As of Wednesday, March 11, the 2020 NCAA tournament is scheduled to go forth as planned. At any second, of course, that could change. Such is life in a world grappling with the coronavirus. But for now, March Madness will still be March Madness. Selection Sunday will still be Selection Sunday. And this now-annual column will help inform your Sunday rooting interests.
Because no two NCAA tournament draws are equal. Not even on the same seed line. The selection committee, bless its collective heart, assesses the past. We are here to assess what the past can tell us about the future.
And what it tells us this year is that there are seven teams, from a top seed to a bubbler, who your school should hope to avoid on Sunday. Let’s get right to ’em.
Look, we know what you’re thinking: Duh. Kansas. Best team in the country. Of course nobody wants to play the Jayhawks.
But let’s be very clear about how good they are, and how unfavorable a draw they’d represent. They are the undisputed No. 1 overall team by just about any metric. The fourth of the No. 1s will likely be either Dayton or San Diego State. And, if we’re going by Ken Pomeroy’s adjusted efficiency metric, the difference between Kansas and San Diego State? It’s about the same as the difference between San Diego State and Purdue.
Purdue, in related news, probably won’t even make the NCAA tournament.
So if a No. 1 seed is in your path, pray to the basketball gods that it isn’t the Jayhawks.
Michigan State Spartans
Michigan State continues to expose the irrelevance of November-February in a sport where the grand prize is awarded to the winner of a 68-team tournament in March and April. On Feb. 15, the Spartans were 17-9, 9-6 in the Big Ten, and unranked. A month later – the only month that matters – they look like a top-five team in America. Cassius Winston looks like the best point guard in America. Xavier Tillman looks like the best defensive big man in America. Tom Izzo is Tom Izzo.
But looking at their trajectory – from preseason No. 1 to out of the top 25, and now very much back in it at No. 9 — they needed time to figure themselves out and realize their potential, so they’ll be an underseeded menace below the top line.
The Wolverines lost 12 games because they played an absolutely murderous schedule, the nation’s toughest. The sheer quantity of defeats will bump them down to the No. 5 or 6 seed range. This team’s quality, however, belongs elsewhere. They’ve beaten Creighton, Gonzaga and Michigan State – and Iowa, Rutgers twice, Purdue twice, and so on. Juwan Howard’s team is not as talented as John Beilein’s best Michigan teams, but they absolutely are talented enough to make noise on the second weekend.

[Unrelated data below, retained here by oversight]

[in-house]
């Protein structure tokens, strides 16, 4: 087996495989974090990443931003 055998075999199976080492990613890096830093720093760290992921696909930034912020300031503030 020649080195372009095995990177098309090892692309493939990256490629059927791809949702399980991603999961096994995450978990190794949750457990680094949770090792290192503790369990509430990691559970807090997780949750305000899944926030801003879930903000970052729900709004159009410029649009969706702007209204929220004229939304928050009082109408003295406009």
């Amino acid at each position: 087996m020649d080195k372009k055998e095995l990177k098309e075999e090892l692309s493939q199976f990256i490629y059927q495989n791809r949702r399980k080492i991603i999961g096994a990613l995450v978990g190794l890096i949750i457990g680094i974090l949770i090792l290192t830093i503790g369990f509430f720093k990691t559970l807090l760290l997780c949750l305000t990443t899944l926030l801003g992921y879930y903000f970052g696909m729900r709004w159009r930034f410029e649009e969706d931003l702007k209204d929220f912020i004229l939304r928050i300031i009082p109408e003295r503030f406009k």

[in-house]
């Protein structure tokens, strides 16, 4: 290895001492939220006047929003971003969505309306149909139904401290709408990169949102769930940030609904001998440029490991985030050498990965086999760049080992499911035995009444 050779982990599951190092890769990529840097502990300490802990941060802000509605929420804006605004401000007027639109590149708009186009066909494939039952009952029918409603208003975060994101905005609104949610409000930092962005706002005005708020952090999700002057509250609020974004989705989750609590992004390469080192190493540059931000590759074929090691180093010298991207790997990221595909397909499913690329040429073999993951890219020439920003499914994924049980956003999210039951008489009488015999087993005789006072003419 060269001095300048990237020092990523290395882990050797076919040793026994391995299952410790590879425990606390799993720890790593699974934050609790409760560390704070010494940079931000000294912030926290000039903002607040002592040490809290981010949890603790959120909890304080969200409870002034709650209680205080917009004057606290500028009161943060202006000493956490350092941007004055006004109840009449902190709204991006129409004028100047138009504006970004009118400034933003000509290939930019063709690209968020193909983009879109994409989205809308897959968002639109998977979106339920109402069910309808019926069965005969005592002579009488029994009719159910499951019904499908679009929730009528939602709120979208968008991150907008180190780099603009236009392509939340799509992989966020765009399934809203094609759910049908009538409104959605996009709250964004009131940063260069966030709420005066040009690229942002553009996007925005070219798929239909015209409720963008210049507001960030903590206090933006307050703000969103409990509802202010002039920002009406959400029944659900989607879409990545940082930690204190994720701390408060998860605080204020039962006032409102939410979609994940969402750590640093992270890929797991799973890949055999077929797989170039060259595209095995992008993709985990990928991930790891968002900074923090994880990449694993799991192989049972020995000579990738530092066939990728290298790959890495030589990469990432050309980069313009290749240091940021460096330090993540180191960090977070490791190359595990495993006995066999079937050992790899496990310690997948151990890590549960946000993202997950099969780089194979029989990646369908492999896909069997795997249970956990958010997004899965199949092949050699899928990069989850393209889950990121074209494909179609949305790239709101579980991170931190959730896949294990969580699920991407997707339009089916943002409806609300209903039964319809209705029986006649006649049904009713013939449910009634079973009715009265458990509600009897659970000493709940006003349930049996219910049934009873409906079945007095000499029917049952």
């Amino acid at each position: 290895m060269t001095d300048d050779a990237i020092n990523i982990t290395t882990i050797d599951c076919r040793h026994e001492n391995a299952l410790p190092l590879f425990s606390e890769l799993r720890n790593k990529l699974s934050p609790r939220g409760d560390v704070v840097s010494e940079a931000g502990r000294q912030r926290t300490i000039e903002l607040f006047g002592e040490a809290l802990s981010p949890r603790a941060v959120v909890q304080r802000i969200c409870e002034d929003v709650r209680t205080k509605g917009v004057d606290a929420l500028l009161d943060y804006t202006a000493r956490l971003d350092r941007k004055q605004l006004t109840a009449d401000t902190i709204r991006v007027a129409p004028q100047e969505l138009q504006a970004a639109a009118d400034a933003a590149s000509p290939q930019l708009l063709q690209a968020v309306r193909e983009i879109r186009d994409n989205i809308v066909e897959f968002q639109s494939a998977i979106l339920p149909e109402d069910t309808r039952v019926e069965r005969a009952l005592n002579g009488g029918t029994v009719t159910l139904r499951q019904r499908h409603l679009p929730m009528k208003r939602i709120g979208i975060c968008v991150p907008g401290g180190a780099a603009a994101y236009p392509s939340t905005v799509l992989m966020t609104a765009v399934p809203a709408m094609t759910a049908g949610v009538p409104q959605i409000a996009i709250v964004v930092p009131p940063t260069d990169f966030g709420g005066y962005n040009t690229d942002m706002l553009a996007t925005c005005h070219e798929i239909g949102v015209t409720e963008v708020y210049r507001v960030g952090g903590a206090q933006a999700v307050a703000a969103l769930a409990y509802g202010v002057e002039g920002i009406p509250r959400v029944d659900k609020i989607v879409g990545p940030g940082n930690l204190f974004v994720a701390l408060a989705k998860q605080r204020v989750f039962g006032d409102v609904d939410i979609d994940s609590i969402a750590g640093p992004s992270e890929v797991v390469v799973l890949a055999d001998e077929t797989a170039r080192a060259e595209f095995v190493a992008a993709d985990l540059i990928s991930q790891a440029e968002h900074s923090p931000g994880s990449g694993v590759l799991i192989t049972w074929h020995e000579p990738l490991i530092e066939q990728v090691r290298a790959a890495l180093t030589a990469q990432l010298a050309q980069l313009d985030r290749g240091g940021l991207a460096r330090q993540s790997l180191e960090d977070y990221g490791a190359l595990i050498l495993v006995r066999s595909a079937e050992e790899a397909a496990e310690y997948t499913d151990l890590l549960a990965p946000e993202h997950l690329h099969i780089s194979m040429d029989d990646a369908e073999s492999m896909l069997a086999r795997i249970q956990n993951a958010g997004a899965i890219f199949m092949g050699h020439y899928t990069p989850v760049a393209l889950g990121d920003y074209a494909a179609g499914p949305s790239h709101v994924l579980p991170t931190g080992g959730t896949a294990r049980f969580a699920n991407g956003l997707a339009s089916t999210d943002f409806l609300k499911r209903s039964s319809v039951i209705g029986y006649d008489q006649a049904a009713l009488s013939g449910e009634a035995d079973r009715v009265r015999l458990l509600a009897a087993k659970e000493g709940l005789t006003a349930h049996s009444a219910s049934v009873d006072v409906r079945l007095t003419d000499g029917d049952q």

There is so much to love about BYU. And there’s nowhere else to start than with the 3-point shooting. The Cougars lead the nation at 41.9 percent from deep. Five players are north of 45 percent. Every single member of the rotation is above average from 3. That they’re able to do this from beyond a longer 3-point arc – now 22.2 feet, back from 20.8 before this season – is a massive plus. The effect of the new distance, coach Mark Pope told Yahoo Sports, is that “you’re purchasing so much more space, to not only finish at the rim but also keep your dribble alive and create havoc off the bounce.” The result is a two-point field goal percentage that also ranks among the country’s top 20. Any team with this prolific of an offense is dangerous.
They’re the reigning champs. They’ve won eight in a row. They beat Duke and Louisville in the span of a week. They’ve got a top-five coach in college basketball. And they’re going to be ... roughly a 6 seed. Enough said.
Texas Tech Red Raiders
They’re the reigning national runners-up. They played Kansas twice and never lost by more than four. They played Baylor twice and never lost by more than five. They’re 0-4 in OT, a record that includes defeats to Kentucky and Creighton. So don’t let their overall record or their likely No. 9 seed fool you. This is a Red Raiders team on the cusp of another tourney run.
Purdue Boilermakers – if they get in
The Boilermakers need at least one win – over Ohio State on Thursday – to get in. And maybe a second over Michigan State on Friday. But here’s the thing: They’re the rare bubble team that’s capable of getting those. KenPom’s numbers say they’re better than 25-6 Kentucky. Most of us wouldn’t go that far, but Purdue could easily be favored over a No. 5 or 6 seed if it sneaks into the Dance as an 11 or 12.
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